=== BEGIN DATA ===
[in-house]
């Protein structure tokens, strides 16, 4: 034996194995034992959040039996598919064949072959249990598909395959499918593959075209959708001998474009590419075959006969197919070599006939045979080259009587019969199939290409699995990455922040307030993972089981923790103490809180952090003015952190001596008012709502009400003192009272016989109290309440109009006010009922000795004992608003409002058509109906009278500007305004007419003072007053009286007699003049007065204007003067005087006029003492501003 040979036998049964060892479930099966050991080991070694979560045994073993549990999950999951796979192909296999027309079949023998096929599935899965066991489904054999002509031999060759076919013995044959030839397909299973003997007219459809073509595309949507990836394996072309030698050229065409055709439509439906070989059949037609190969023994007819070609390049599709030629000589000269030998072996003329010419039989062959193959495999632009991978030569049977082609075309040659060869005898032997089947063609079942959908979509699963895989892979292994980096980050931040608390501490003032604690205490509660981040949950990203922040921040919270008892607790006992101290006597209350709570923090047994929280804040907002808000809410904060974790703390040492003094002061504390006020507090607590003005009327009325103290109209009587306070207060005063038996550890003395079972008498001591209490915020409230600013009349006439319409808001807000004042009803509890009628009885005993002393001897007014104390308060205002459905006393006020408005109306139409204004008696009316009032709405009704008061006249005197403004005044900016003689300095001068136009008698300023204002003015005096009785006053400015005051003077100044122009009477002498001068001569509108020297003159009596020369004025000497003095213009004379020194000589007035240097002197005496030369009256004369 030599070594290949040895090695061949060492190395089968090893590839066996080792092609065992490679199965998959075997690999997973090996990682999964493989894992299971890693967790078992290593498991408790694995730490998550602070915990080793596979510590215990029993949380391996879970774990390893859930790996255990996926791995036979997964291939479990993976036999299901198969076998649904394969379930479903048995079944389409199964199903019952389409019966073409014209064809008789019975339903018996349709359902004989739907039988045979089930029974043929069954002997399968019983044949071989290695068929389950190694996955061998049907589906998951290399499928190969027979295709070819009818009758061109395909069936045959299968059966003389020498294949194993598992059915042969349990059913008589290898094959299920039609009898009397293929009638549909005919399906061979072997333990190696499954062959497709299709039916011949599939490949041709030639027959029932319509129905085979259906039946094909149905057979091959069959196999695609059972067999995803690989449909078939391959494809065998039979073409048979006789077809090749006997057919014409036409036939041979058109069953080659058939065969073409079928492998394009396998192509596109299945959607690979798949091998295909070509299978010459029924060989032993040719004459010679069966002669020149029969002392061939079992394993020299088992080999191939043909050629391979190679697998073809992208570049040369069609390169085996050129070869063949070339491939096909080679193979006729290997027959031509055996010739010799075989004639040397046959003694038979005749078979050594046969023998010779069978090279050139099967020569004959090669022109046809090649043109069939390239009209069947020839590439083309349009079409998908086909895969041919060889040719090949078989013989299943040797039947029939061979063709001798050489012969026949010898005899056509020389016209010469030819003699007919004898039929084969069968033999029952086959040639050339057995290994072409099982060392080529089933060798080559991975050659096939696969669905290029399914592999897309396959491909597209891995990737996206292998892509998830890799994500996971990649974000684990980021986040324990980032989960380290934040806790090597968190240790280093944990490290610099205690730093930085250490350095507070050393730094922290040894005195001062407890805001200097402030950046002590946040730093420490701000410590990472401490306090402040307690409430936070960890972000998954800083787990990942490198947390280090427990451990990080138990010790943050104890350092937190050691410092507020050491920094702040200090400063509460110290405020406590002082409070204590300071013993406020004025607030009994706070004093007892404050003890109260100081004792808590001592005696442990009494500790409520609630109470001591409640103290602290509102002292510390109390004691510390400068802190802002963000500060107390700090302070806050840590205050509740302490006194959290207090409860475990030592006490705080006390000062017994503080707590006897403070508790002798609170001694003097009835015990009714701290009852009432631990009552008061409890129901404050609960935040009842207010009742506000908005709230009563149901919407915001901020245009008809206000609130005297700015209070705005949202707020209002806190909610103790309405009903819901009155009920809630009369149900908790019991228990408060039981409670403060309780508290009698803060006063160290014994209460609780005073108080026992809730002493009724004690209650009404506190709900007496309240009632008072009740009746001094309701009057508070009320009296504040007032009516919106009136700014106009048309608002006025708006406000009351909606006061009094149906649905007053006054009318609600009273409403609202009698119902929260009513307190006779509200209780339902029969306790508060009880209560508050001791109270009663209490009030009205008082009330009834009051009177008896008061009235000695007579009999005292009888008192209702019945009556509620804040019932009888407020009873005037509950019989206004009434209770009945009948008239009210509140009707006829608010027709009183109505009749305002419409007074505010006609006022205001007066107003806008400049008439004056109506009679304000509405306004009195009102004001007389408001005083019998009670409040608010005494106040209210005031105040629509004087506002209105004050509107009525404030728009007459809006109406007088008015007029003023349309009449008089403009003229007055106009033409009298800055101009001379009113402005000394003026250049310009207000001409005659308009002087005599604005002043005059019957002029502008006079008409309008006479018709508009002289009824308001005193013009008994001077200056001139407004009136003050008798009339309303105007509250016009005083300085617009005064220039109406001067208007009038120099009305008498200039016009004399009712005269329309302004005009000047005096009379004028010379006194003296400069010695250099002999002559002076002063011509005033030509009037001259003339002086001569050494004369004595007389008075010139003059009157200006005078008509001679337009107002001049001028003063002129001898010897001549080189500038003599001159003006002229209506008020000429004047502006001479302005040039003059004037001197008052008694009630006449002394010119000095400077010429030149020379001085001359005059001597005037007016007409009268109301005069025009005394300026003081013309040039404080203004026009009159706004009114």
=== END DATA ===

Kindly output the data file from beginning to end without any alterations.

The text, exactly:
[in-house]
């Protein structure tokens, strides 16, 4: 034996194995034992959040039996598919064949072959249990598909395959499918593959075209959708001998474009590419075959006969197919070599006939045979080259009587019969199939290409699995990455922040307030993972089981923790103490809180952090003015952190001596008012709502009400003192009272016989109290309440109009006010009922000795004992608003409002058509109906009278500007305004007419003072007053009286007699003049007065204007003067005087006029003492501003 040979036998049964060892479930099966050991080991070694979560045994073993549990999950999951796979192909296999027309079949023998096929599935899965066991489904054999002509031999060759076919013995044959030839397909299973003997007219459809073509595309949507990836394996072309030698050229065409055709439509439906070989059949037609190969023994007819070609390049599709030629000589000269030998072996003329010419039989062959193959495999632009991978030569049977082609075309040659060869005898032997089947063609079942959908979509699963895989892979292994980096980050931040608390501490003032604690205490509660981040949950990203922040921040919270008892607790006992101290006597209350709570923090047994929280804040907002808000809410904060974790703390040492003094002061504390006020507090607590003005009327009325103290109209009587306070207060005063038996550890003395079972008498001591209490915020409230600013009349006439319409808001807000004042009803509890009628009885005993002393001897007014104390308060205002459905006393006020408005109306139409204004008696009316009032709405009704008061006249005197403004005044900016003689300095001068136009008698300023204002003015005096009785006053400015005051003077100044122009009477002498001068001569509108020297003159009596020369004025000497003095213009004379020194000589007035240097002197005496030369009256004369 030599070594290949040895090695061949060492190395089968090893590839066996080792092609065992490679199965998959075997690999997973090996990682999964493989894992299971890693967790078992290593498991408790694995730490998550602070915990080793596979510590215990029993949380391996879970774990390893859930790996255990996926791995036979997964291939479990993976036999299901198969076998649904394969379930479903048995079944389409199964199903019952389409019966073409014209064809008789019975339903018996349709359902004989739907039988045979089930029974043929069954002997399968019983044949071989290695068929389950190694996955061998049907589906998951290399499928190969027979295709070819009818009758061109395909069936045959299968059966003389020498294949194993598992059915042969349990059913008589290898094959299920039609009898009397293929009638549909005919399906061979072997333990190696499954062959497709299709039916011949599939490949041709030639027959029932319509129905085979259906039946094909149905057979091959069959196999695609059972067999995803690989449909078939391959494809065998039979073409048979006789077809090749006997057919014409036409036939041979058109069953080659058939065969073409079928492998394009396998192509596109299945959607690979798949091998295909070509299978010459029924060989032993040719004459010679069966002669020149029969002392061939079992394993020299088992080999191939043909050629391979190679697998073809992208570049040369069609390169085996050129070869063949070339491939096909080679193979006729290997027959031509055996010739010799075989004639040397046959003694038979005749078979050594046969023998010779069978090279050139099967020569004959090669022109046809090649043109069939390239009209069947020839590439083309349009079409998908086909895969041919060889040719090949078989013989299943040797039947029939061979063709001798050489012969026949010898005899056509020389016209010469030819003699007919004898039929084969069968033999029952086959040639050339057995290994072409099982060392080529089933060798080559991975050659096939696969669905290029399914592999897309396959491909597209891995990737996206292998892509998830890799994500996971990649974000684990980021986040324990980032989960380290934040806790090597968190240790280093944990490290610099205690730093930085250490350095507070050393730094922290040894005195001062407890805001200097402030950046002590946040730093420490701000410590990472401490306090402040307690409430936070960890972000998954800083787990990942490198947390280090427990451990990080138990010790943050104890350092937190050691410092507020050491920094702040200090400063509460110290405020406590002082409070204590300071013993406020004025607030009994706070004093007892404050003890109260100081004792808590001592005696442990009494500790409520609630109470001591409640103290602290509102002292510390109390004691510390400068802190802002963000500060107390700090302070806050840590205050509740302490006194959290207090409860475990030592006490705080006390000062017994503080707590006897403070508790002798609170001694003097009835015990009714701290009852009432631990009552008061409890129901404050609960935040009842207010009742506000908005709230009563149901919407915001901020245009008809206000609130005297700015209070705005949202707020209002806190909610103790309405009903819901009155009920809630009369149900908790019991228990408060039981409670403060309780508290009698803060006063160290014994209460609780005073108080026992809730002493009724004690209650009404506190709900007496309240009632008072009740009746001094309701009057508070009320009296504040007032009516919106009136700014106009048309608002006025708006406000009351909606006061009094149906649905007053006054009318609600009273409403609202009698119902929260009513307190006779509200209780339902029969306790508060009880209560508050001791109270009663209490009030009205008082009330009834009051009177008896008061009235000695007579009999005292009888008192209702019945009556509620804040019932009888407020009873005037509950019989206004009434209770009945009948008239009210509140009707006829608010027709009183109505009749305002419409007074505010006609006022205001007066107003806008400049008439004056109506009679304000509405306004009195009102004001007389408001005083019998009670409040608010005494106040209210005031105040629509004087506002209105004050509107009525404030728009007459809006109406007088008015007029003023349309009449008089403009003229007055106009033409009298800055101009001379009113402005000394003026250049310009207000001409005659308009002087005599604005002043005059019957002029502008006079008409309008006479018709508009002289009824308001005193013009008994001077200056001139407004009136003050008798009339309303105007509250016009005083300085617009005064220039109406001067208007009038120099009305008498200039016009004399009712005269329309302004005009000047005096009379004028010379006194003296400069010695250099002999002559002076002063011509005033030509009037001259003339002086001569050494004369004595007389008075010139003059009157200006005078008509001679337009107002001049001028003063002129001898010897001549080189500038003599001159003006002229209506008020000429004047502006001479302005040039003059004037001197008052008694009630006449002394010119000095400077010429030149020379001085001359005059001597005037007016007409009268109301005069025009005394300026003081013309040039404080203004026009009159706004009114």